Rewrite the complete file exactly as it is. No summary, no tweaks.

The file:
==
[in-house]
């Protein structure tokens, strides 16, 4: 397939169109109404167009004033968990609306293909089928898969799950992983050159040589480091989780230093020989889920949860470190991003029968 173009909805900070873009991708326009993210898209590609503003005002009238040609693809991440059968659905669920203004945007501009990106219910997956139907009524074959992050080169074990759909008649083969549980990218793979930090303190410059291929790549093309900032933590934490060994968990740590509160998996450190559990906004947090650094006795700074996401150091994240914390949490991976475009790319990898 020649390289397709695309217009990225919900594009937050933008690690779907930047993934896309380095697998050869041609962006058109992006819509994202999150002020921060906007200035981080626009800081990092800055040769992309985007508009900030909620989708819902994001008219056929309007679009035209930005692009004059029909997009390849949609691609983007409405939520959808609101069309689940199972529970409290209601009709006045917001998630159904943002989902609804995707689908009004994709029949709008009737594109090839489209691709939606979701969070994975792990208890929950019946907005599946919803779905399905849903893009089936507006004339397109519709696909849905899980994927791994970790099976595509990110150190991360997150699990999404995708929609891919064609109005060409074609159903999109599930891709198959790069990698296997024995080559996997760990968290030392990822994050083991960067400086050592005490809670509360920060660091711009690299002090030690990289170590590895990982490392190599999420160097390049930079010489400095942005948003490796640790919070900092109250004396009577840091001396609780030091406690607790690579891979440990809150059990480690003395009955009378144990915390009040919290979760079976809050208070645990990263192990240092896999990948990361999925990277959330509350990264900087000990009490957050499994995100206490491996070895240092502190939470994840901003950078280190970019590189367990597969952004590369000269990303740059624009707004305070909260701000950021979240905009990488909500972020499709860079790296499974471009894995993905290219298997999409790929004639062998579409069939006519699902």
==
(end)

[in-house]
């Protein structure tokens, strides 16, 4: 397939169109109404167009004033968990609306293909089928898969799950992983050159040589480091989780230093020989889920949860470190991003029968 173009909805900070873009991708326009993210898209590609503003005002009238040609693809991440059968659905669920203004945007501009990106219910997956139907009524074959992050080169074990759909008649083969549980990218793979930090303190410059291929790549093309900032933590934490060994968990740590509160998996450190559990906004947090650094006795700074996401150091994240914390949490991976475009790319990898 020649390289397709695309217009990225919900594009937050933008690690779907930047993934896309380095697998050869041609962006058109992006819509994202999150002020921060906007200035981080626009800081990092800055040769992309985007508009900030909620989708819902994001008219056929309007679009035209930005692009004059029909997009390849949609691609983007409405939520959808609101069309689940199972529970409290209601009709006045917001998630159904943002989902609804995707689908009004994709029949709008009737594109090839489209691709939606979701969070994975792990208890929950019946907005599946919803779905399905849903893009089936507006004339397109519709696909849905899980994927791994970790099976595509990110150190991360997150699990999404995708929609891919064609109005060409074609159903999109599930891709198959790069990698296997024995080559996997760990968290030392990822994050083991960067400086050592005490809670509360920060660091711009690299002090030690990289170590590895990982490392190599999420160097390049930079010489400095942005948003490796640790919070900092109250004396009577840091001396609780030091406690607790690579891979440990809150059990480690003395009955009378144990915390009040919290979760079976809050208070645990990263192990240092896999990948990361999925990277959330509350990264900087000990009490957050499994995100206490491996070895240092502190939470994840901003950078280190970019590189367990597969952004590369000269990303740059624009707004305070909260701000950021979240905009990488909500972020499709860079790296499974471009894995993905290219298997999409790929004639062998579409069939006519699902």